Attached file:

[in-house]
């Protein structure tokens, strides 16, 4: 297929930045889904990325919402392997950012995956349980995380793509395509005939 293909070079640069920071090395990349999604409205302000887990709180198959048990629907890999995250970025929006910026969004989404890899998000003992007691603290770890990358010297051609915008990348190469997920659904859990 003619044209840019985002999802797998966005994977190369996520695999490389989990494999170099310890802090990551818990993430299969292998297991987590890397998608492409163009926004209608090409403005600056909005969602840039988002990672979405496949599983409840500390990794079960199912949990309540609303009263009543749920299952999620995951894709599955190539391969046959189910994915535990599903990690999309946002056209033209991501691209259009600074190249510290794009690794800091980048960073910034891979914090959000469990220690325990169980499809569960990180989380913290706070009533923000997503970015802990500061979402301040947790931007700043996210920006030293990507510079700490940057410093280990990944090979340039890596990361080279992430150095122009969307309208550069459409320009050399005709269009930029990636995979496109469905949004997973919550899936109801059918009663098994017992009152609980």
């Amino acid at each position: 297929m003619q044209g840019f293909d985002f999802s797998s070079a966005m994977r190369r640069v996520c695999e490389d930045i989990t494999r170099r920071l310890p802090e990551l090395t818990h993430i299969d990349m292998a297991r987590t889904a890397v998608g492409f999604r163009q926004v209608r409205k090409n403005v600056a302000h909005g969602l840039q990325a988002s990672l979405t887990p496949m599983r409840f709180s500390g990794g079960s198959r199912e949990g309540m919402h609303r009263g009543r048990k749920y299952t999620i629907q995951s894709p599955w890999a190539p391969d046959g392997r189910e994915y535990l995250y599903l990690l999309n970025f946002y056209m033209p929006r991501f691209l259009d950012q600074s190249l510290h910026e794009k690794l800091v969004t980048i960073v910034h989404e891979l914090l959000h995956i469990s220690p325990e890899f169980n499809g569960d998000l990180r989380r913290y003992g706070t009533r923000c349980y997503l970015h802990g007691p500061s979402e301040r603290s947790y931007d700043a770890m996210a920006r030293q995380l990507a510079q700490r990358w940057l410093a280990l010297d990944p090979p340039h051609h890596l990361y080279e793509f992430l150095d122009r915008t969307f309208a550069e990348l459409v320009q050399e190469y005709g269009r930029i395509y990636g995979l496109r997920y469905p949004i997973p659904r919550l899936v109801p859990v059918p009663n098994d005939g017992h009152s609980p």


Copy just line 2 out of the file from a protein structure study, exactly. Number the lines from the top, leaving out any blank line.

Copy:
């Protein structure tokens, strides 16, 4: 297929930045889904990325919402392997950012995956349980995380793509395509005939 293909070079640069920071090395990349999604409205302000887990709180198959048990629907890999995250970025929006910026969004989404890899998000003992007691603290770890990358010297051609915008990348190469997920659904859990 003619044209840019985002999802797998966005994977190369996520695999490389989990494999170099310890802090990551818990993430299969292998297991987590890397998608492409163009926004209608090409403005600056909005969602840039988002990672979405496949599983409840500390990794079960199912949990309540609303009263009543749920299952999620995951894709599955190539391969046959189910994915535990599903990690999309946002056209033209991501691209259009600074190249510290794009690794800091980048960073910034891979914090959000469990220690325990169980499809569960990180989380913290706070009533923000997503970015802990500061979402301040947790931007700043996210920006030293990507510079700490940057410093280990990944090979340039890596990361080279992430150095122009969307309208550069459409320009050399005709269009930029990636995979496109469905949004997973919550899936109801059918009663098994017992009152609980």